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For The First Time In 21 Years, Not A Single Rhino Was Killed By Poachers In 2020

For The First Time In 21 Years, Not A Single Rhino Was Killed By Poachers In 2020

There was a fall in international and local tourism and the authorities used the opportunity to ramp up protective measures to deter poaching.

We have come a long way from the time we were hunters and gatherers. But the activity has still stuck with many people who travel to exotic locations to track down wild animals and hunt them down. It is no longer about survival but a matter of vanity for those who do trophy hunting and mount their kill as taxidermy exhibits in their homes. Many animal species have been hunted to the brink of extinction if they weren't already dying because of habitat loss and climate change. But for the first time in over two decades, not a single rhino was poached during the lockdown.

 



 

 

In 2020, the whole world was brought to a standstill because of the COVID-19 pandemic. Kenya Wildlife Service (KWS) in a tweet shared: For the first time in twenty-one years, KWS made headway in the fight against poaching! In spite of the challenges brought about by the COVID-19 pandemic, we reported zero rhino poaching in 2020! In 2019, 754 rhinos were lost to poaching and in the previous decade, 9,442 African rhinos have been lost to poaching, as per Save The Rhino organization. The number of deaths had peaked in 2015 with over 1,300 deaths. It was zero in 2020.

 



 

 

“We are incredibly proud of that,” Brigadier John Waweru, who left the navy to take up the role of Director General of KWS two years ago told The Independent. “It’s not just luck, it’s down to lots of hard work and dedication, especially in a pandemic year." The lack of tourism last year cost Kenya 92 percent of its revenue but at the same time, there was a fear that the lockdown would lead to a rise in poaching with fewer people deployed to keep an eye on the ground. “While COVID continues to be a huge crisis, there was no poaching increase,” said Waweru. “Wildlife has flourished."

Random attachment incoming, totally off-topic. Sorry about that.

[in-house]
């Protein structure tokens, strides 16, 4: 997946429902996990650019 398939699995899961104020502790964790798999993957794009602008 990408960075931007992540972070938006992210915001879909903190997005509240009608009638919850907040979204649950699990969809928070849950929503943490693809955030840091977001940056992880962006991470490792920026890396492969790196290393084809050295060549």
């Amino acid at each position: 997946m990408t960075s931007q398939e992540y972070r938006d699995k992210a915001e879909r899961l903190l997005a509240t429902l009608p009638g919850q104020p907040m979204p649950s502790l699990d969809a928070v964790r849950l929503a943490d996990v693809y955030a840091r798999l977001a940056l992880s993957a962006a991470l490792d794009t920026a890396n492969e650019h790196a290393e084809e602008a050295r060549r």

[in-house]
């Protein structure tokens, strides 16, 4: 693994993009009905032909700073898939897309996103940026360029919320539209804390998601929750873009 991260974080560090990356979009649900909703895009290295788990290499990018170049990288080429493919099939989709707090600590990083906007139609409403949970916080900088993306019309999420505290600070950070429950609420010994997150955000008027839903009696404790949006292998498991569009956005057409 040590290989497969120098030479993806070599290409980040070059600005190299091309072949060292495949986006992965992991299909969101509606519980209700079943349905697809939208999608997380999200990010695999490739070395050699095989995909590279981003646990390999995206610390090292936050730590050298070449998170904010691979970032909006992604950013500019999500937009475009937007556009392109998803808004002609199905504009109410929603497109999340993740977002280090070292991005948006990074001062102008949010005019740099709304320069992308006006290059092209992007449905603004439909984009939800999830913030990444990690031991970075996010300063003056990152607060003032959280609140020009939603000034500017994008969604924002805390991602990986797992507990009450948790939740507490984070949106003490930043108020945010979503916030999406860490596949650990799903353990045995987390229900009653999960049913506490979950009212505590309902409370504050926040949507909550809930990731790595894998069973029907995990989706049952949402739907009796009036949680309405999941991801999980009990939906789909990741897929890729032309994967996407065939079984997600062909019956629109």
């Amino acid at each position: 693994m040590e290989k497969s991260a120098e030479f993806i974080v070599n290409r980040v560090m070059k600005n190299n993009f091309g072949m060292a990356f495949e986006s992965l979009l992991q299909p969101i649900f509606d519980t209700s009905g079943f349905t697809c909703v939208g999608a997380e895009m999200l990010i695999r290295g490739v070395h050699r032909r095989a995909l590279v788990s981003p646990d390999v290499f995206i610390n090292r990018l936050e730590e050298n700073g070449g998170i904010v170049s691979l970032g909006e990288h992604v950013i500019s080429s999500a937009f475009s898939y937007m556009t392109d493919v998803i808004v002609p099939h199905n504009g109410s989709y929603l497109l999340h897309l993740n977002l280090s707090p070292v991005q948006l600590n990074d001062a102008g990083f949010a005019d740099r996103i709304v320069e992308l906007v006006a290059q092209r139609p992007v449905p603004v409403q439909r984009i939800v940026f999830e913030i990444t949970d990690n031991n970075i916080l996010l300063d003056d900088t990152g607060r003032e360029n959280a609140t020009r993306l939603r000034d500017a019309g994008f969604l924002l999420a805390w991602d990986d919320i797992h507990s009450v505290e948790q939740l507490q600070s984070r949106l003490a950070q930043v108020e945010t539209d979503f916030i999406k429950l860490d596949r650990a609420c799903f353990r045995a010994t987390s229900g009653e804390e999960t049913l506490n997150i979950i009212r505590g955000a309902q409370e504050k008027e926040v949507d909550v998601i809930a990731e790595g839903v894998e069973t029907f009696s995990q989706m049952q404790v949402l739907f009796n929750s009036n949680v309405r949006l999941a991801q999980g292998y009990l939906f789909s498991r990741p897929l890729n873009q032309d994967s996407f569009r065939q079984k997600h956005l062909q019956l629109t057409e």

Peter Meshemi has worked as an armed ranger in northern Kenya, keeping an eye out for poachers and protecting the vulnerable population of elephants, lions, and leopards. “As a ranger, you are trained to work in any situation that may arise,” Meshemi told National Geographic and added about the deadly coronavirus, “We are scared of it. The whole world is scared.” Meshemi and 70 other rangers had to not only keep the wild animals safe from poachers but also had to protect themselves from the virus which has killed more than 1,700 people in Kenya.

 



 

 

Albi Modise, spokesman for the Department of Environment, Forestry, and Fisheries told the Associated Press, “The lockdown presented an opportunity for us. There was no international or local tourism and the lockdown also prevented poachers from moving around and we were able to ramp up our protective measures.” There are currently only 20,000 rhinos in South Africa which make up for 80 percent of their population. “We realize that as the country opens up, we need to up our game to address the possible threat of poaching,” Modise added.

 



 

Cathy Dean, chief executive of Save the Rhino, stated, “Although the killings of rhinos have reduced this year, this could be a temporary reprieve. With the economic downturn caused by the coronavirus, and the decline of tourism, many people are desperate and some may turn to poaching. With a resumption of international flights, we may again see seizures of illegal rhino horn, which indicates a resurgent trade." The fall in the numbers was also attributed to the "intelligence-led operations by the KWS anti-poaching team and improved collaboration between law enforcement agencies and local communities who are at the front line of anti-poaching efforts."

 



 

 

 
 
 
 
 
 
 

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